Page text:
BBC website goes offline – Twitter community all a flapper

Arguably the worlds largest and most visited website (ignoring search engines and other major internet portals),, went offline tonight around 10.44pm (BST). At the time of writing it is still unavailable. Shockingly 30 minutes has gone by…

Arguably the worlds largest and most visited website (ignoring search engines and other major internet portals),, went offline tonight around 10.44pm (BST). At the time of writing it is still unavailable. Shockingly 30 minutes has gone by…

Not only is this affecting the main BBC site, but subdomains like (which now directs to – practically all BBC web material. Such a catastophic failure could only be pinned down to a major DNS flaw (DNS stands for domain name service, which translates our typing in ‘’ into an IP address, which points our computers in the right direction of an actual server hosting the BBC webpages). The reason I say this, is that such big websites have multiple locaiton redundancy if one server goes down. Therefore the weak point is, theoretically, the DNS. Happy to be proven wrong – though I hope it wasn’t something silly like ‘rat ate the power cable’ or ‘the intern turned off the server instead of the light.’

Twitter reaction

More fascinating though is the Twitter reaction, and the lack of any clear news from the BBC so far:

In the first few minutes of the site going offline, over 300 tweets were posted (and continue to be posted, now over 2000). Why is this interesting? Well it’s a mechanism for people to check whether the problem is at their end, or at the BBC – and hence acting surprised when it’s the BBC’s fault. Twitter has provided users of the website a way to support each other and test their theories:

@_nige: Oops! Google Chrome could not find Firefox can’t find the server at

@Hacint0sh: Is the BBC website down for anybody else?

@psheppardwales: WTF… No routes to any of the 4 nameservers responsible for DNS for Serious #bbc #fail here!

Instead of me worrying if my ISP was down, or my computer playing up, Twitter helpfully showed me the information I was looking for. This is the power of Web 2.0, and Twitter in particular – knowledge is shared, and shared quickly too. Just like these people have noted:

@RoeDent: When the BBC goes down, everyone gathers at the emergency assembly point that is Twitter.

@Destro7000: Haha, is down …cool how you can check with Twitter search to see if everyone else is getting the same issue.

Significance of online brands to online communities

So here are a few snippets from Twitter which really demonstrate how an online community can react to what is in the grand scheme of things, quite an insignificant event, but with websites such as the BBC having a sense of belonging to its users, you start to understand why people feel the need to ‘breathe into a paper bag’ and ‘panic’. The community of users can overexaggerate the importance of a single website but this reaction act as a subtle reflection of how the BBC brand is a key feature in people’s online activity:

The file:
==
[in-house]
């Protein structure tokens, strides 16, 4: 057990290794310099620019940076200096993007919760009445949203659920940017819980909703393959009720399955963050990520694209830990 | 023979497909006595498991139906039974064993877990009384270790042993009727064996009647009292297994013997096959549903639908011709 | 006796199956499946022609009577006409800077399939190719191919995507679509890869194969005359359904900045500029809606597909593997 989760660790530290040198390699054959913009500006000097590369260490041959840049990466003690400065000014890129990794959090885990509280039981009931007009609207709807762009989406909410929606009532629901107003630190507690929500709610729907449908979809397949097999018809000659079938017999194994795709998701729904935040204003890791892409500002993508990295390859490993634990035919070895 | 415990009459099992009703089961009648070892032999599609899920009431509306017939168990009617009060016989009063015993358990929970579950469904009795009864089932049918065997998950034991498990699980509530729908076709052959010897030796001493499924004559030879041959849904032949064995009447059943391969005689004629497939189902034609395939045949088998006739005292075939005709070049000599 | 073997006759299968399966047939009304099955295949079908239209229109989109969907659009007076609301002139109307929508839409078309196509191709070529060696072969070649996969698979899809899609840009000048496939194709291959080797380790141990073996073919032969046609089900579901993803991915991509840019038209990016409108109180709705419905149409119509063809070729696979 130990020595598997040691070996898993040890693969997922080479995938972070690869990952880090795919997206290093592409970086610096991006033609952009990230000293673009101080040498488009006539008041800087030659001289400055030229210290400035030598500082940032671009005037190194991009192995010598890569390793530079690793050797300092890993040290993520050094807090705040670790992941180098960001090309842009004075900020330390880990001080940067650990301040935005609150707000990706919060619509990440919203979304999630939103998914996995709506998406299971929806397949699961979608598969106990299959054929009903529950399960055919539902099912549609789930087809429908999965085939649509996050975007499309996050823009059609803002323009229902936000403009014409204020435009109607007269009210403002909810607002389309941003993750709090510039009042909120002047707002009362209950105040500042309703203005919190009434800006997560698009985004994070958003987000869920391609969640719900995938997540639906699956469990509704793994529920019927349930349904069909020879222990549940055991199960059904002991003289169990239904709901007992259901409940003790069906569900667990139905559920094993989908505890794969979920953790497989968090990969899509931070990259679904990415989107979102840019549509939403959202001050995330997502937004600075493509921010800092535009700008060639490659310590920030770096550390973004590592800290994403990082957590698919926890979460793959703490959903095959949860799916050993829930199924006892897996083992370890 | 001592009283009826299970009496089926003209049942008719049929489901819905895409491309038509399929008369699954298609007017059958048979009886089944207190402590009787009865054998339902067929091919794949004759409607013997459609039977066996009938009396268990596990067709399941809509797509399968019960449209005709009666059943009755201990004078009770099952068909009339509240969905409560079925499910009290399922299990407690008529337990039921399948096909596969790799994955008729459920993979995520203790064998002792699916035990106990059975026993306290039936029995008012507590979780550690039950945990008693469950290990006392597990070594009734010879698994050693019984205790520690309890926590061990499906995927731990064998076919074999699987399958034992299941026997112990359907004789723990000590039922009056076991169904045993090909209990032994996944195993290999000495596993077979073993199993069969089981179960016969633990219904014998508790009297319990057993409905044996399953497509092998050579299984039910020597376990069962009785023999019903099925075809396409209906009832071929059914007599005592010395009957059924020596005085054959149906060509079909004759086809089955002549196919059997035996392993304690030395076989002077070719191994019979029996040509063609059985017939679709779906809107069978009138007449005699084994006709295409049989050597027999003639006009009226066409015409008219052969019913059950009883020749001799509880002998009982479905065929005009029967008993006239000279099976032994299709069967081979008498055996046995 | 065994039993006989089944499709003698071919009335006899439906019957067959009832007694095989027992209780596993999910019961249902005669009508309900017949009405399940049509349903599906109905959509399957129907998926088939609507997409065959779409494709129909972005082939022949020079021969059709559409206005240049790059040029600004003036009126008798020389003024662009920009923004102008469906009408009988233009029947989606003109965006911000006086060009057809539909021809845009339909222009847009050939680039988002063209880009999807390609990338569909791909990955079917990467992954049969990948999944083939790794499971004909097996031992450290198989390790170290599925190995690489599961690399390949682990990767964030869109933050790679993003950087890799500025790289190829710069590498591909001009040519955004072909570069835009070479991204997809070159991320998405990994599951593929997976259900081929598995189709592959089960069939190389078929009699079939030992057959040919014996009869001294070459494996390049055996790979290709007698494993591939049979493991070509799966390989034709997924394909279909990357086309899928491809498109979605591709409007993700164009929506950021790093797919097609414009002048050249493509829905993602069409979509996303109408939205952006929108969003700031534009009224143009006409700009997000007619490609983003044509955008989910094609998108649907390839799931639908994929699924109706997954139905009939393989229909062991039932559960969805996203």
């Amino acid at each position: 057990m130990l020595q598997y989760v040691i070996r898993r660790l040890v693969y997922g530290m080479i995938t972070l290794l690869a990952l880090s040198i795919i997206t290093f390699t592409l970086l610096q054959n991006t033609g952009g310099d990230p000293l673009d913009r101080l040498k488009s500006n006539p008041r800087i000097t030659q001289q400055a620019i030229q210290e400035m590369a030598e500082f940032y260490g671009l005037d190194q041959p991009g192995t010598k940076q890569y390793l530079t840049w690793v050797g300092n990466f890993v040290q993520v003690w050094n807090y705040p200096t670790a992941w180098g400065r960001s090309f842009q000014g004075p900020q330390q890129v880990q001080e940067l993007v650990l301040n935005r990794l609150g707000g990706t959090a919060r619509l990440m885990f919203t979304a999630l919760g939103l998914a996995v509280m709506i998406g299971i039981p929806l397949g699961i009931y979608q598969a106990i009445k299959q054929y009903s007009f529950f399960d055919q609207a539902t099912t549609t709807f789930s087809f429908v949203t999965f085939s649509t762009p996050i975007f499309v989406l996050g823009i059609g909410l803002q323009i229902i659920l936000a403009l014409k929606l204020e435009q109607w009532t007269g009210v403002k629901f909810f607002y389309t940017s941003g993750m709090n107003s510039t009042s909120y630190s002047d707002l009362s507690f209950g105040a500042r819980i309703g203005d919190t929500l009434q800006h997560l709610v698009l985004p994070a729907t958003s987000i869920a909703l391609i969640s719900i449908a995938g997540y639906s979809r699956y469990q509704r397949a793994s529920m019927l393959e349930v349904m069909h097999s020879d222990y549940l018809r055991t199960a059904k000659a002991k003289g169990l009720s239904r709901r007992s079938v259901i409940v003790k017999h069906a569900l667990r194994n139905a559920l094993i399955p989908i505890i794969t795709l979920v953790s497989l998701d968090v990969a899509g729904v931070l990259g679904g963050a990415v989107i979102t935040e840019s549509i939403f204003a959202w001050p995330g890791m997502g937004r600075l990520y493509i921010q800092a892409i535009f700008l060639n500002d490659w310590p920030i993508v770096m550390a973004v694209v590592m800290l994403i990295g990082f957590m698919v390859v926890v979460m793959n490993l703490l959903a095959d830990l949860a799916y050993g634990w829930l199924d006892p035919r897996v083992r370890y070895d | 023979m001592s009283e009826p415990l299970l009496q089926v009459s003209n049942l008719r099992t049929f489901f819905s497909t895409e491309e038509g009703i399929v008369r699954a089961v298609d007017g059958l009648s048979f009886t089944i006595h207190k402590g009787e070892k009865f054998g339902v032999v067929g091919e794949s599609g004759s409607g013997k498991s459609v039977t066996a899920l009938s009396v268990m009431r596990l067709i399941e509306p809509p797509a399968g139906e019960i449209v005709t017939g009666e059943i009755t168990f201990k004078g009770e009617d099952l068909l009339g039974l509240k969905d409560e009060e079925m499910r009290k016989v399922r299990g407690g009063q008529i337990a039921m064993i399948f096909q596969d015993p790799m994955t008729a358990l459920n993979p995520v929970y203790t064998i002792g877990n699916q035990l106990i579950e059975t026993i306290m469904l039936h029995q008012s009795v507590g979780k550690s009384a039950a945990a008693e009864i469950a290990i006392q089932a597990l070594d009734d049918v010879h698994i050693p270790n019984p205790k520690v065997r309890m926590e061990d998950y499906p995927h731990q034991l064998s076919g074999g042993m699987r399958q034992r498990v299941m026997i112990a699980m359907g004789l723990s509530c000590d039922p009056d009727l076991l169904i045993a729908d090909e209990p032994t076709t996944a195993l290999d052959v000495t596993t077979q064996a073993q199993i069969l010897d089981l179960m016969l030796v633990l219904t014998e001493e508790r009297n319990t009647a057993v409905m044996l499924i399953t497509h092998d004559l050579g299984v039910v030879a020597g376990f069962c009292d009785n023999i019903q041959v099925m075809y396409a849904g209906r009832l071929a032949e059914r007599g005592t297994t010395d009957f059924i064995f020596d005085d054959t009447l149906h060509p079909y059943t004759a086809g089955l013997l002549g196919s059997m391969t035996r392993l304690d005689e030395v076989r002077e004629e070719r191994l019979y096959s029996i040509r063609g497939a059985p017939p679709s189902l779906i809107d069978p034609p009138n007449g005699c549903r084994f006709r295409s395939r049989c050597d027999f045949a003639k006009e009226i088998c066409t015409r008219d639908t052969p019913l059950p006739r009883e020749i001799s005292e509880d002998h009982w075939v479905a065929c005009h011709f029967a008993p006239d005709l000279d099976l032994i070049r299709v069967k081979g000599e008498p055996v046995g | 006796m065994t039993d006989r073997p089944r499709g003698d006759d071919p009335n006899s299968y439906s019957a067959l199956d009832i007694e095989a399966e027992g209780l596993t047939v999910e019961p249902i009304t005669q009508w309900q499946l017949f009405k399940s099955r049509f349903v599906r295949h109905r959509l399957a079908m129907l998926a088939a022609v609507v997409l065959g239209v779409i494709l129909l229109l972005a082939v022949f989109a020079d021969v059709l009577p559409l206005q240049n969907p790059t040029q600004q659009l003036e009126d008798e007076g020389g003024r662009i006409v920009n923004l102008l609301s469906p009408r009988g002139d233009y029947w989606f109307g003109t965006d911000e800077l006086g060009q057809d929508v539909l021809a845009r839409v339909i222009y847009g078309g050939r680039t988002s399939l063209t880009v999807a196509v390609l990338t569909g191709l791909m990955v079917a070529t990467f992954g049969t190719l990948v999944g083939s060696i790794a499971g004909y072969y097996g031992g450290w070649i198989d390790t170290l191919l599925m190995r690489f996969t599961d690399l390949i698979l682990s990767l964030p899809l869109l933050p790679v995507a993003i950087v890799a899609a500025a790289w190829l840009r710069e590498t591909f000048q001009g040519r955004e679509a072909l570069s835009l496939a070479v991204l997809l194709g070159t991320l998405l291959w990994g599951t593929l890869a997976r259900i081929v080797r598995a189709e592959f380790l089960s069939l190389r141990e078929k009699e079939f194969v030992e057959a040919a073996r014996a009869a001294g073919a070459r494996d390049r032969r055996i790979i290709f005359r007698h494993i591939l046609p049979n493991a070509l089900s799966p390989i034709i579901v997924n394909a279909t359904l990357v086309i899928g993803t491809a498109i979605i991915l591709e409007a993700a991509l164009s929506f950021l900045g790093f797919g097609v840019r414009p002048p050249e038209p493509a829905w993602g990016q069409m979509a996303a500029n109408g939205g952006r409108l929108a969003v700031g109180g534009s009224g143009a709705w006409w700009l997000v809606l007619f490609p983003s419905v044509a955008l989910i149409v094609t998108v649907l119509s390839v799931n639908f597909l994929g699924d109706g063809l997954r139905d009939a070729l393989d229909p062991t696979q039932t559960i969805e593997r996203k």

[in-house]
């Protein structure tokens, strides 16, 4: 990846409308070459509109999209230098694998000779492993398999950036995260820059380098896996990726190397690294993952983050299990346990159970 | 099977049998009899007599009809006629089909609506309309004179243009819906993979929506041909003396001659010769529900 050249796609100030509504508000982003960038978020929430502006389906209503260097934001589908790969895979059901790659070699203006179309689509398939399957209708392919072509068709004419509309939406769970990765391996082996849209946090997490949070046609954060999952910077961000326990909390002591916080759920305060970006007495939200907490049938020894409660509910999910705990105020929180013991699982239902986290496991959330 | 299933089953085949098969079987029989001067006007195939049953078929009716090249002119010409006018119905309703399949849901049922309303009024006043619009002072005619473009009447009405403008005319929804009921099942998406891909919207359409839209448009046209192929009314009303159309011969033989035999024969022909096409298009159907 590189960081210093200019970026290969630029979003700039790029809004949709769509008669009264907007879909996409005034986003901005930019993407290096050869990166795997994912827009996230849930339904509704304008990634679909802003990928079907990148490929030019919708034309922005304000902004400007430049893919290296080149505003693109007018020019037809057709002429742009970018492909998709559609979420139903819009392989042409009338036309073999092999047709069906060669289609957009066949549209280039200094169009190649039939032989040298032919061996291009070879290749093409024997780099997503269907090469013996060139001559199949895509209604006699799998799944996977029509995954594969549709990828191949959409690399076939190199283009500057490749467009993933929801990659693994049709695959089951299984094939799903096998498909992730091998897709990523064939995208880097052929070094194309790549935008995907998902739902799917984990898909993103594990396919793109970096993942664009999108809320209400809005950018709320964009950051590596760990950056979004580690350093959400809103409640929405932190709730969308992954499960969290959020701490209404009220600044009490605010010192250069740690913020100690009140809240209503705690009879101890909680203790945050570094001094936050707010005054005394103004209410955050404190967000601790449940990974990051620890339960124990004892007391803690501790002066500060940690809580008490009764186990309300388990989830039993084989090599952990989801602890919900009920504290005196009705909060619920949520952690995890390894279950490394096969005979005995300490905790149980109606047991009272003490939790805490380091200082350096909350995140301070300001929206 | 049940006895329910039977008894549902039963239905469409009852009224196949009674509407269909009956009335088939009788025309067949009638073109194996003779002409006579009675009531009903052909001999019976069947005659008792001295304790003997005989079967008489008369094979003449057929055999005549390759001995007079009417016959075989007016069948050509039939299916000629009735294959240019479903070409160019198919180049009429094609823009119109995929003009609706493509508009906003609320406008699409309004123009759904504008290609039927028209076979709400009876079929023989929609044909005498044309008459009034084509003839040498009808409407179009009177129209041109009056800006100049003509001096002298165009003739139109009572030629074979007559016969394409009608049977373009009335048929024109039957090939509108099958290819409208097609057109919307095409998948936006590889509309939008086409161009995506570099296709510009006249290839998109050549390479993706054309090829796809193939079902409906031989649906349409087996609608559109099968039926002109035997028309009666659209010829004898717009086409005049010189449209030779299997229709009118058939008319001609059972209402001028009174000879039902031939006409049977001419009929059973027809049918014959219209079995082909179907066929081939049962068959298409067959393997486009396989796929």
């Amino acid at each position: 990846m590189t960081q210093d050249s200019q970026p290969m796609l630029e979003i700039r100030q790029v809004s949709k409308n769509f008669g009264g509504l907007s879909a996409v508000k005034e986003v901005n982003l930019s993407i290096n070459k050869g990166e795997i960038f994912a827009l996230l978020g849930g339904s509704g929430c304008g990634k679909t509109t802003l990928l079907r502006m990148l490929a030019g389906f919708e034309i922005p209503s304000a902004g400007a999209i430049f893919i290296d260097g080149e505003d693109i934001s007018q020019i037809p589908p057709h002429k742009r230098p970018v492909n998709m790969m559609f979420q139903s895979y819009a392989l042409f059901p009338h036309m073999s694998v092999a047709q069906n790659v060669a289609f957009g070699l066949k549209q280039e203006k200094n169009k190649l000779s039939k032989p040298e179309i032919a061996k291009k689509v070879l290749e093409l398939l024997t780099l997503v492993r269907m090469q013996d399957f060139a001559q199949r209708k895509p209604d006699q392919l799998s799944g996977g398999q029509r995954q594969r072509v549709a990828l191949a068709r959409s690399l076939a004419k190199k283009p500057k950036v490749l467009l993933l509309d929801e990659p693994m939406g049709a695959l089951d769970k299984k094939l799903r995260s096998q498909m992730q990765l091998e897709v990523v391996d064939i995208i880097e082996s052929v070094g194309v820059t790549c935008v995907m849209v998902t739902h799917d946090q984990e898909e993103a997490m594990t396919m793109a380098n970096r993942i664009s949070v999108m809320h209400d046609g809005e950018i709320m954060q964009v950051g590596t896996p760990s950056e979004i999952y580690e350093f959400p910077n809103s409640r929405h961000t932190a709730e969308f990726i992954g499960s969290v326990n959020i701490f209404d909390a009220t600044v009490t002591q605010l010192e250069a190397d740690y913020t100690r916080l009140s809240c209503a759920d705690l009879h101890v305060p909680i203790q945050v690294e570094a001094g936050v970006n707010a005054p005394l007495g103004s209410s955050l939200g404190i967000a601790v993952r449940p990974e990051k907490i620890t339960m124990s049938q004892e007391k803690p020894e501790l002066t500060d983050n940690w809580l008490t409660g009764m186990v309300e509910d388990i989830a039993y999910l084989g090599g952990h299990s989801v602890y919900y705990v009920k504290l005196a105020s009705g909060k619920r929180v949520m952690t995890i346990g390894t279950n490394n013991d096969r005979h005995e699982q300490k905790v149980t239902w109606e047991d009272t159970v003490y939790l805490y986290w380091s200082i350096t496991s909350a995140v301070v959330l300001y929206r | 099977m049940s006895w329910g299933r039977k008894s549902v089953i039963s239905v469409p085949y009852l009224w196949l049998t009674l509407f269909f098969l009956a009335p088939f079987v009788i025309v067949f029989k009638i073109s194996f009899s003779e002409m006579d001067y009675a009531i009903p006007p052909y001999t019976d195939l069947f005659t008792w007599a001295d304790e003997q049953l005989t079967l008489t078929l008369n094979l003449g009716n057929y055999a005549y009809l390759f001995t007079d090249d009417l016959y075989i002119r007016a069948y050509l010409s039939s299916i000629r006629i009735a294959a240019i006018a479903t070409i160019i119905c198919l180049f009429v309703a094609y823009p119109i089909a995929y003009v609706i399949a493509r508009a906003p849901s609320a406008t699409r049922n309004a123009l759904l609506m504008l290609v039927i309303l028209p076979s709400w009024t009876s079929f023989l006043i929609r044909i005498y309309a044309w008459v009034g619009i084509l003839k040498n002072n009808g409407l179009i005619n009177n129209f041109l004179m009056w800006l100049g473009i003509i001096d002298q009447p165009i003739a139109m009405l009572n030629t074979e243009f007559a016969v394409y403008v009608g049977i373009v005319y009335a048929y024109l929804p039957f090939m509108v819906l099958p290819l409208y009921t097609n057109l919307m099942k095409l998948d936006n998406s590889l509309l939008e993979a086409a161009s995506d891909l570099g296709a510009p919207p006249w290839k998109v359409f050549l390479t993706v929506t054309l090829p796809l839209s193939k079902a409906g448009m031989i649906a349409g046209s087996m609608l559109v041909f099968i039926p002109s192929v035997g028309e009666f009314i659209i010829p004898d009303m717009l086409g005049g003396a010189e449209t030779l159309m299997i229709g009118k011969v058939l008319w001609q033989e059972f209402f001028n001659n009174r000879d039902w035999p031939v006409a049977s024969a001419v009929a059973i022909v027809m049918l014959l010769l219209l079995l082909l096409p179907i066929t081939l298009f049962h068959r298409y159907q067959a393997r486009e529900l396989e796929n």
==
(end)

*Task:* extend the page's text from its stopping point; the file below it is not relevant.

@adamnieman: is down – DNS failure – but R4 on DAB reassures me that the world isn’t about to end.

@buledy: bbc is down humanity set to follow …..

@jaggeree: it’s all gone a bit Blitz Spirit round here tonight. who’s for a good old sing song round the old joanna while the BBC news site is down

Satirists are quick to tweet:

@evibenstein: Can’t help thinking these BBC cuts have gone a bit far.

@gedrobinson: Has the Government cut the funding for the BBC Website?

@JHepplestone: The BBC website us down? I guess Rupert Murdoch finally figured out how to work the internet…

And for those whose primary up-to-date news source IS the BBC:

@mjrobbins: If the BBC website is down, is news still *happening*?

@thegawa: BBC website being down will make worldwide headlines! Pitty I use the BBC for my news 🙁

Of course, such a common topic of interest means that many will be searching for ‘BBC’ on Twitter. This gives rise for the brave among us to do a little bit of subversive marketing:

@radiosonar: can’t get on to Never mind, tune into us instead!

@martinlewismse: It seems BBC site is down – perfect moment to spread the word about saving money with the MSE weekly email #opportunist

BBC missed opportunity

However, when you consider that the @BBC Twitter account is probably the most over-followed account with practically no relevant or updated content whatsoever, you get the sense of a missed opportunity to save a brand. Instead, the BBC has a plethora of mini tweet acounts targetting a niche audience. However, with the main website down completely, clearly the BBC’s other channels (aside from the traditional broadcast) should have been jumped upon to let the people know what’s happening – and through the viral effect of Twitter, their message of goodwill would have been retweeted and spread. Otherwise, bring on the mocking from the likes of ITV and Sky…


Website back online just after 11.35pm.

Number of @BBC followers – grew by a few thousand.

Only BBC tweet of interest – @jeremyhillman: We are trying to fix the BBC website, we believe a serious technical fault rather than a DOS attack but too early to confirm 

See also: Official BBC News story on this problem

Leave a Reply

Your email address will not be published.

This site uses Akismet to reduce spam. Learn how your comment data is processed.